Color & Control:

It’s time to welcome back essential care partners in LTC

By Jennifer Zelmer and Lisa Poole

There have been two overlapping tragedies that have befallen long-term care homes in Canada during the COVID-19 pandemic. 

First, the unimaginable death toll from COVID-19. Long-term care and retirement home residents accounted for eight in 10 COVID-19-related deaths in Canada as of October 2020—and they continue to bear the brunt of the pandemic.

Second, blanket visitor restrictions, which were designed to prevent the transmission of the virus, led to significant unintended distress for many residents, staff, families and friends. Essential care partners—which may include family or friends—were often not permitted on site when residents needed them the most. 

Today, some essential care partners may still be denied entry, even as other long-term care facilities begin to loosen restrictions. But recent experience has highlighted that essential care partners are not just visitors—they never were. They are critical members of the care team and their inclusion in long-term care settings is vital to the well-being of residents and staff.  It is time for safe re-entry.

What is an essential care partner?
Essential care partners are people who provide physical, psychological and emotional support, as deemed important by the long-term care resident. This can include support in decision making, care coordination and continuity of care (for example, support for minor medical procedures, feeding, ambulation, cognitive stimulation, patient hygiene, medication adherence).

Essential care partners can include family members or close friends and are identified by the resident or substitute decision maker. It is estimated that caregivers in Canada contribute up to $24 billion annually in unpaid care to hospital patients, residents in long-term care, home care and other settings.

Essential care partners offer comfort, compassion and joy to residents, they combat loneliness and can be the eyes, ears and voice of some of the most medically vulnerable residents.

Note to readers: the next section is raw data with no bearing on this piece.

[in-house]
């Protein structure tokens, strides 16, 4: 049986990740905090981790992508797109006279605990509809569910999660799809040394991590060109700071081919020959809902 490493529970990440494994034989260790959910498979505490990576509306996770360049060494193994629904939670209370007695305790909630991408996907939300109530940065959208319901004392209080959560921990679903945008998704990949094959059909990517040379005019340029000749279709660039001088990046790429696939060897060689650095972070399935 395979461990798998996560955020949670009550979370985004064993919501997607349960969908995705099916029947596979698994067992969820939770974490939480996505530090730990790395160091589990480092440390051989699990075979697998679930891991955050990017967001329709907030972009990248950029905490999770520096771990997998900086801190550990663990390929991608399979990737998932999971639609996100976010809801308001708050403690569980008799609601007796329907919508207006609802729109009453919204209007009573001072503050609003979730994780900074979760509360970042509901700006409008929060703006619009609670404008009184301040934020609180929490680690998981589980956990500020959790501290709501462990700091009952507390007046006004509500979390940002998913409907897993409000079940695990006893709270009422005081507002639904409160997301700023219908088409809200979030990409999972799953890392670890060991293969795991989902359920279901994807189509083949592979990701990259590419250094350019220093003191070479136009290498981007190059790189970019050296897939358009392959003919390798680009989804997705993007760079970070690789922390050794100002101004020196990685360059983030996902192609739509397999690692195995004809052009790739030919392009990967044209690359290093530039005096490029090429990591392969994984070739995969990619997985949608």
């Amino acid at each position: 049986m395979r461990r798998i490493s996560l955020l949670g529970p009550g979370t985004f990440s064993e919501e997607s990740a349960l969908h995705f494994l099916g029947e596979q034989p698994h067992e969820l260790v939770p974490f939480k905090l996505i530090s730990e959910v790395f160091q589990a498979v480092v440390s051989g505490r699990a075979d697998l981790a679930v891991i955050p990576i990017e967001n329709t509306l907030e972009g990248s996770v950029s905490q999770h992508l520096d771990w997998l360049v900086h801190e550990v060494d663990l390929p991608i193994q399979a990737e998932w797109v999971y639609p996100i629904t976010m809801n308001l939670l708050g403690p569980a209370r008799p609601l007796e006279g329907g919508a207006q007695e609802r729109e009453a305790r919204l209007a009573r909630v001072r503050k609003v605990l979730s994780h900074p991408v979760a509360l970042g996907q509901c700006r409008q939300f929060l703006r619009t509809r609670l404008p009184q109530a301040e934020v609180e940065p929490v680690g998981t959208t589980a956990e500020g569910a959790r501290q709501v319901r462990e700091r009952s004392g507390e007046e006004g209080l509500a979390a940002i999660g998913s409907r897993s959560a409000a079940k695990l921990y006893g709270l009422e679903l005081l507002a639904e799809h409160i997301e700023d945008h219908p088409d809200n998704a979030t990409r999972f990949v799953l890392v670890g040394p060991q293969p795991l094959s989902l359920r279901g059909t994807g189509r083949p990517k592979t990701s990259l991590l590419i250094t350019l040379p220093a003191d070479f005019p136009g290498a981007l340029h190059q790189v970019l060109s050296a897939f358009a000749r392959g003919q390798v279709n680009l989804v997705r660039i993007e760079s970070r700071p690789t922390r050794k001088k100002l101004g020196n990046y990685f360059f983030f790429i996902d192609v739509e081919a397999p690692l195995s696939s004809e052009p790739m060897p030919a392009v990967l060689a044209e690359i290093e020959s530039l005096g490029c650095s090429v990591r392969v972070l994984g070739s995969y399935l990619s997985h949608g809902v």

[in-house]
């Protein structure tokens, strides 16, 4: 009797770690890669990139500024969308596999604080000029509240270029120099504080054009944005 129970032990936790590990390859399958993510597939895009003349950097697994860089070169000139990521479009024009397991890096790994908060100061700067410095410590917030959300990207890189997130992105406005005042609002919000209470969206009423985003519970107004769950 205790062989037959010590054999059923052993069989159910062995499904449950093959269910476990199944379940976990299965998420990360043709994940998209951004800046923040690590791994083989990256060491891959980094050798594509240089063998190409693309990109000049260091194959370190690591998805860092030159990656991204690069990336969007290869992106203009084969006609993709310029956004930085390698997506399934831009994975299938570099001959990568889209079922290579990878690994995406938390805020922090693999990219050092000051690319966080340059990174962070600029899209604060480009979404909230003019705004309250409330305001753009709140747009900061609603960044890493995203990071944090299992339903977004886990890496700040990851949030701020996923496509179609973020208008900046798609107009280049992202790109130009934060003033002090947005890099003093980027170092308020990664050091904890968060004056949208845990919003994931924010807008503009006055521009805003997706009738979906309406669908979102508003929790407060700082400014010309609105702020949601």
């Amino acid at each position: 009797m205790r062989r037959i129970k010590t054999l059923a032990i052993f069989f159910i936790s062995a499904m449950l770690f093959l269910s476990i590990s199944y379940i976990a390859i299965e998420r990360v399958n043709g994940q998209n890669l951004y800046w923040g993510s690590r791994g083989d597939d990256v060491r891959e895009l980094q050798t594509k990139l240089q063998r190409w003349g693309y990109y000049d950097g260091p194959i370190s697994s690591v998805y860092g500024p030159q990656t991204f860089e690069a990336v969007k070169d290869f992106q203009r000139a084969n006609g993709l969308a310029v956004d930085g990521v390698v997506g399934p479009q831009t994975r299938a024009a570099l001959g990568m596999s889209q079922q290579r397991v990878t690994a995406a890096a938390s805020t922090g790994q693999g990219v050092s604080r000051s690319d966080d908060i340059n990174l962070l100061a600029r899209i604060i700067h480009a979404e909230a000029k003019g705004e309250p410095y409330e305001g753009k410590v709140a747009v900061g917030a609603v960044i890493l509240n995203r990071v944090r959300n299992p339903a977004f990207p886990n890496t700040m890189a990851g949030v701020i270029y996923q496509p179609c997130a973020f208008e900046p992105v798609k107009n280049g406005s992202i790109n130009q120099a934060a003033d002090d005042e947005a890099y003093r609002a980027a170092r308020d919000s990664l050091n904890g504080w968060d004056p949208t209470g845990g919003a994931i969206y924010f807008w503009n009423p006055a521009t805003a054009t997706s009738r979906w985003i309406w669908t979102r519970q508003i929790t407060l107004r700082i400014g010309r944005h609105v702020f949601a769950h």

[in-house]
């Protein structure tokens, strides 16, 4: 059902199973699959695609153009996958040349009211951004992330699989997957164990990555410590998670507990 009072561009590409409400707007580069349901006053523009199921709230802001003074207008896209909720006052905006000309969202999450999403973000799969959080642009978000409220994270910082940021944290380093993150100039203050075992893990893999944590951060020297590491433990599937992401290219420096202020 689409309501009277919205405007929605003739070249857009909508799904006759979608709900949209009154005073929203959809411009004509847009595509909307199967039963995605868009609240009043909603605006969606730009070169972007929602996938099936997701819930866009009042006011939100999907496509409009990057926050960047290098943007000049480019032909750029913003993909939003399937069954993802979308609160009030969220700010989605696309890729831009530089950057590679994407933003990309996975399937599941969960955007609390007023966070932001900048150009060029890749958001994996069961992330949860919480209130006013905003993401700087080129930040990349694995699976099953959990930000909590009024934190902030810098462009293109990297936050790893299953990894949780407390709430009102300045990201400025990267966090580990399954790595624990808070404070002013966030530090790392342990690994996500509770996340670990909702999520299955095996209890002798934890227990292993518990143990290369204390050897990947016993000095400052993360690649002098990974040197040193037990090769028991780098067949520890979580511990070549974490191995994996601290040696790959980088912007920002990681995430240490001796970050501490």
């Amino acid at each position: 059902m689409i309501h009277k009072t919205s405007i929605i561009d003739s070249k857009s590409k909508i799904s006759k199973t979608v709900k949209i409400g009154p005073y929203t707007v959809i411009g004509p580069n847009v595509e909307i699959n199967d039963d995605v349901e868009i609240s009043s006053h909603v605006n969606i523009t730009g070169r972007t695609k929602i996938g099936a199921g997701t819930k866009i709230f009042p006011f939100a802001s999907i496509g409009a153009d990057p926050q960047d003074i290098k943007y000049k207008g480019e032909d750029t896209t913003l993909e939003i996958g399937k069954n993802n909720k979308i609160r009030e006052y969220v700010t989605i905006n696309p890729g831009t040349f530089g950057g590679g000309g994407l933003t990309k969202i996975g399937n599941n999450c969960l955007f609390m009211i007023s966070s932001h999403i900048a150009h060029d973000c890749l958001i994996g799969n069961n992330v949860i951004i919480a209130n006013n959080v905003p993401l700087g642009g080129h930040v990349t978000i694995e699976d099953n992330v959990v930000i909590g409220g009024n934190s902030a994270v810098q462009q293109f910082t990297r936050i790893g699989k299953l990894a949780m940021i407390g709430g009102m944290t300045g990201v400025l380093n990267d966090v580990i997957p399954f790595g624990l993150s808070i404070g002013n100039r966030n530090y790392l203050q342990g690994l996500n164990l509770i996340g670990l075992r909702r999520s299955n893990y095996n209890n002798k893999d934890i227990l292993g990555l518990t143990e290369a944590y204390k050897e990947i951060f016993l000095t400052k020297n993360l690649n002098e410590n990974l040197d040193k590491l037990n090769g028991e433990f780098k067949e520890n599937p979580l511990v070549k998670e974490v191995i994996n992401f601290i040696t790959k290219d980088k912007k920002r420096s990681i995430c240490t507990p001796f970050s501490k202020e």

There is limited evidence about essential care partners, when properly supported, transmitting COVID-19 in long-term care homes, but we do know that resident isolation can result in increased depression and anxiety and an overall decline in mental health. Residents living with dementia may also show an increase in symptoms.

There is clear evidence that the presence of essential care partners benefits patient safety, patient experience, patient outcomes and patient care.

More staff burnout
The absence of essential care partners to support and assist in resident care has also contributed to staff stress and burnout. In some cases, it has been reported that staff cannot consistently provide the level of person-centred care necessary for resident well-being in the absence of essential care partners. This has led to moral distress amongst staff.

Safely welcoming essential care partners back into long-term care facilities is important across the country. They can be trained to use personal protective equipment (PPE), educated in infection prevention and control and vaccinated. And they should be provided the appropriate tools and
resources for re-entry in ways that recognize and support the important roles they play in improving quality of life.

That is why we created a resource at Healthcare Excellence Canada to help essential care partners safely re-enter long-term care homes during COVID-19. The resource was co-created by essential care partners, for essential care partners. It provides practical information so essential care partners can navigate the current state of long-term care during the pandemic.

And it is why we are working with homes and policy-makers on pragmatic approaches to re-integrate, welcome and engage essential care partners as part of care teams, during COVID-19 and beyond—from setting mutual expectations and education to COVID-19 screening protocols and caregiver identification.

These resources have been shared widely with long-term care homes, caregiver associations and health care organizations with the hope that they will engage with essential care partners and work together to allow their safe re-entry into long-term care. It is time.

Jennifer Zelmer is President and CEO of Healthcare Excellence Canada, a new organization that brings together the Canadian Foundation for Healthcare Improvement and the Canadian Patient Safety Institute.

Lisa Poole, an essential care partner, is the Co-Chair of Dementia Advocacy Canada, a member of Dementia Network Calgary’s Strategic Council, AGE-WELL’s Older Adult and Caregiver Advisory Committee and Imagine Citizens Healthy Living and Aging Working Group.

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